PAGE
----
TENANTS IN COMMON

If two or more persons who are not married or domestic partners, acquire title to real property, and the title deed does not specify the type of ownership, they become tenants in common.  If, for example, a number of relatives inherit a joint interest in property, they are tenants in common.  Tenancy in common is a residual category; land is held this way only if the estate does not fit within any other category.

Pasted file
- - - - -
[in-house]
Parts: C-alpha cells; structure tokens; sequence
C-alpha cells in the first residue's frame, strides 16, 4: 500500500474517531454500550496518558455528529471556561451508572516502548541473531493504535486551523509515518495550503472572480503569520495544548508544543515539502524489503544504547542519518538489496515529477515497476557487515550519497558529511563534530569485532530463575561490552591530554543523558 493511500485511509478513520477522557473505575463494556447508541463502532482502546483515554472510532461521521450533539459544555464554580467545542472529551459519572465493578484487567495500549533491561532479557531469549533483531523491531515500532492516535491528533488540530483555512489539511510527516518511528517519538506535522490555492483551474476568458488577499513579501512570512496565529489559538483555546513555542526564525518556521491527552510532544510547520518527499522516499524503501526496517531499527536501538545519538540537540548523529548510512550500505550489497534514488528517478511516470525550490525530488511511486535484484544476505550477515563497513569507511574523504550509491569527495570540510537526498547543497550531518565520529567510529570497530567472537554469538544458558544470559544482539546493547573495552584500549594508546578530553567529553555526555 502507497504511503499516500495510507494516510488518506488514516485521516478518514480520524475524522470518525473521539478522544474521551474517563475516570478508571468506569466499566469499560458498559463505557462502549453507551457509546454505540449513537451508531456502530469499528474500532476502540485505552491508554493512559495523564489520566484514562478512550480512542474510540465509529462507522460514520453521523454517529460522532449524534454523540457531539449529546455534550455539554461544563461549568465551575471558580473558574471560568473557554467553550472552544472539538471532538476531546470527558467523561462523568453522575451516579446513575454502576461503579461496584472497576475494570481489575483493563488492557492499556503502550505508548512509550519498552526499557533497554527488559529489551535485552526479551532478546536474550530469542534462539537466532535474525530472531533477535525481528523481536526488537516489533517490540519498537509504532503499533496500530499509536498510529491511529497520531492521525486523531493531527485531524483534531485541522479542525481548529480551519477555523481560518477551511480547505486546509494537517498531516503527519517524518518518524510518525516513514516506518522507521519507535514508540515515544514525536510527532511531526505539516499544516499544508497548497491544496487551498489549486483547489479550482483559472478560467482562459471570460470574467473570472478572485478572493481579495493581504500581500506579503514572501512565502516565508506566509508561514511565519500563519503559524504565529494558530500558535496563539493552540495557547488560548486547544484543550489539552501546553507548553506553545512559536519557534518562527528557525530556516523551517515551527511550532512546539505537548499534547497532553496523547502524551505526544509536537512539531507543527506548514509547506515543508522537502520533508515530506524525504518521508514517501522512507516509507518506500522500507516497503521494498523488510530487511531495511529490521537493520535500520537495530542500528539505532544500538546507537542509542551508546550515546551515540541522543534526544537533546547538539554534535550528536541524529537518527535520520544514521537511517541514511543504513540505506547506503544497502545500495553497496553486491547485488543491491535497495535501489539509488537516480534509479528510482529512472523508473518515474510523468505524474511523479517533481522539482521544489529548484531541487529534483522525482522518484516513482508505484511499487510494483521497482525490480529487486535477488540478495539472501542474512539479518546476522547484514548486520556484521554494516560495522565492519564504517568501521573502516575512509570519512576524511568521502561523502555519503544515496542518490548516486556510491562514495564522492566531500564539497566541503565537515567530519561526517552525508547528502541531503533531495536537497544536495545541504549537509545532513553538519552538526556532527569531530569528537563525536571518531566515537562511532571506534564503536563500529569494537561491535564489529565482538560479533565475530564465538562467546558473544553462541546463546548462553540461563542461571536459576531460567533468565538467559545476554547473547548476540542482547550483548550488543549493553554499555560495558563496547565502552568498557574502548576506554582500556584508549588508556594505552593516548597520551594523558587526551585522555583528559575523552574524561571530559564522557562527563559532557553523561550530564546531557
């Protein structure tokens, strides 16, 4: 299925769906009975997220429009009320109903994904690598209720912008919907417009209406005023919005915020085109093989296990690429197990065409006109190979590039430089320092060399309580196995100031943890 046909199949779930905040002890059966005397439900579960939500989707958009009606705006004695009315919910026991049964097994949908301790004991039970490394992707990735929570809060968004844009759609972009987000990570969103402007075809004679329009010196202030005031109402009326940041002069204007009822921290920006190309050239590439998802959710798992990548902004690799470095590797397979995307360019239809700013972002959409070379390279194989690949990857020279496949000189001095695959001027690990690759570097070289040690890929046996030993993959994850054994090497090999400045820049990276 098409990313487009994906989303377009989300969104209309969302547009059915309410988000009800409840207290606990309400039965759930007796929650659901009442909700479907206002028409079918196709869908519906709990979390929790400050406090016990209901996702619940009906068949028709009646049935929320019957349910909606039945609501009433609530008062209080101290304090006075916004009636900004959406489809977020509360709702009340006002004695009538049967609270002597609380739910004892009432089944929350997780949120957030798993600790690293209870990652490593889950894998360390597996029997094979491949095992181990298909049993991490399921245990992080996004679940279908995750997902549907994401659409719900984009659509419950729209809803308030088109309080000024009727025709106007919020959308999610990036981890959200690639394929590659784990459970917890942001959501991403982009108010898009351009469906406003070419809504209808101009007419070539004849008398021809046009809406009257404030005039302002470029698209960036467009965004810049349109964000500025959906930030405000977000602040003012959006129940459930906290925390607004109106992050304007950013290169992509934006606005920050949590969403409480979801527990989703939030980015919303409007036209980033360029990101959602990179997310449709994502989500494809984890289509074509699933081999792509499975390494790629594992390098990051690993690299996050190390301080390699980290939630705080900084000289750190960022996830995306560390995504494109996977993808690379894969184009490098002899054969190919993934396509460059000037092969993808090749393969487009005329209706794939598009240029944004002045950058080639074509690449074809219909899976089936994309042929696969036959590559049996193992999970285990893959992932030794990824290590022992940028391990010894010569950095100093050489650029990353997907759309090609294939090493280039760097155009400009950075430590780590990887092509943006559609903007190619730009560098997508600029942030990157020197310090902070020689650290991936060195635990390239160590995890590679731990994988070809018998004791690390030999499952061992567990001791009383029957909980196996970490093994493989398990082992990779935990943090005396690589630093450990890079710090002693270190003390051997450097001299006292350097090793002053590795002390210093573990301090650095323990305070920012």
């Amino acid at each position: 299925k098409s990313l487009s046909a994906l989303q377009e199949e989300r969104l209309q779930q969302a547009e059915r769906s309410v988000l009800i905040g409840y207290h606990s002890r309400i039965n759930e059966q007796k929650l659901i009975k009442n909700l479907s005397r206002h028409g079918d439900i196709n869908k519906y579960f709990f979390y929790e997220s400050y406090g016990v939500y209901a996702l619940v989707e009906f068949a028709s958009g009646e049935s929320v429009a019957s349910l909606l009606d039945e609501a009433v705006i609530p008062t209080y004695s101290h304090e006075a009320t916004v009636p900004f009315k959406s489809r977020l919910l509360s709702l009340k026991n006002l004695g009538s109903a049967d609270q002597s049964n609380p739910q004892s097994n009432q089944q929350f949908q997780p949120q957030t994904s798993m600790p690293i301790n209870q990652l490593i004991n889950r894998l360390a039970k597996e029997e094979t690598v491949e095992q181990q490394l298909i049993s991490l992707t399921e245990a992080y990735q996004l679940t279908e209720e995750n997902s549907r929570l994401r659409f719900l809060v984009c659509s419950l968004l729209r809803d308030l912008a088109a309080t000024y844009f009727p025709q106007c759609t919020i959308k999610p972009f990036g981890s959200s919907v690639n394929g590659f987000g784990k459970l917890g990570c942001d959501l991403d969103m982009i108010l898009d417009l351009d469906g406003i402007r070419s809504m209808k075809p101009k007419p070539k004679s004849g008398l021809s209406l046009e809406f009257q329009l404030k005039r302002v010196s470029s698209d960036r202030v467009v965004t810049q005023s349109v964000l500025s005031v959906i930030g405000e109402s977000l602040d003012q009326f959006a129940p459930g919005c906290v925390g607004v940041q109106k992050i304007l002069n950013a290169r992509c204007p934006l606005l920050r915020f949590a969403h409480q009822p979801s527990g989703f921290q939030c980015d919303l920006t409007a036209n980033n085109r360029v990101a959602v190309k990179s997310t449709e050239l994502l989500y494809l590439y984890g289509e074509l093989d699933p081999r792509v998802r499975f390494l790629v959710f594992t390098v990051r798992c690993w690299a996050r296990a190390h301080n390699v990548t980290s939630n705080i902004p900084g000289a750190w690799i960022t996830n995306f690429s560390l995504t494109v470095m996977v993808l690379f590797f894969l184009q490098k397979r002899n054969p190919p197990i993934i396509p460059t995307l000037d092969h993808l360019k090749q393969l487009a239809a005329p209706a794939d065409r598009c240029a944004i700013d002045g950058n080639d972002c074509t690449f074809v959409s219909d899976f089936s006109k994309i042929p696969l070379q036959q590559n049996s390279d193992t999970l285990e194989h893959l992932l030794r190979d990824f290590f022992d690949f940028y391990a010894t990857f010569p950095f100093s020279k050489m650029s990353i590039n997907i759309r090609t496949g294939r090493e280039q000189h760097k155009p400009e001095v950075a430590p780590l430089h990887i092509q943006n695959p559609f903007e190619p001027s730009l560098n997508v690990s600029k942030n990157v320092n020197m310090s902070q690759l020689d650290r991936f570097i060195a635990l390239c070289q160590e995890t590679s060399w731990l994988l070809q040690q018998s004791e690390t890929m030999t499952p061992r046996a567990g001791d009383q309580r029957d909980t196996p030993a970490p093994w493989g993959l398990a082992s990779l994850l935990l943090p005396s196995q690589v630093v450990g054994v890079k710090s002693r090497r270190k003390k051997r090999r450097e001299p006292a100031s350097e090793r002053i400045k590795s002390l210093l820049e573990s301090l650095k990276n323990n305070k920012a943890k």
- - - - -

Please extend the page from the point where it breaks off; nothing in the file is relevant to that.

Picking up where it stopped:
Unlike joint tenants, the interests of tenants in common need not be equal and there is no right of survivorship.  If a person dies, who held property as a tenant in common, his or her interest passes to his or her heirs.  A married couple, or domestic partners, may acquire property as tenants in common, but, in order to do so, the title deed must expressly state this intention.

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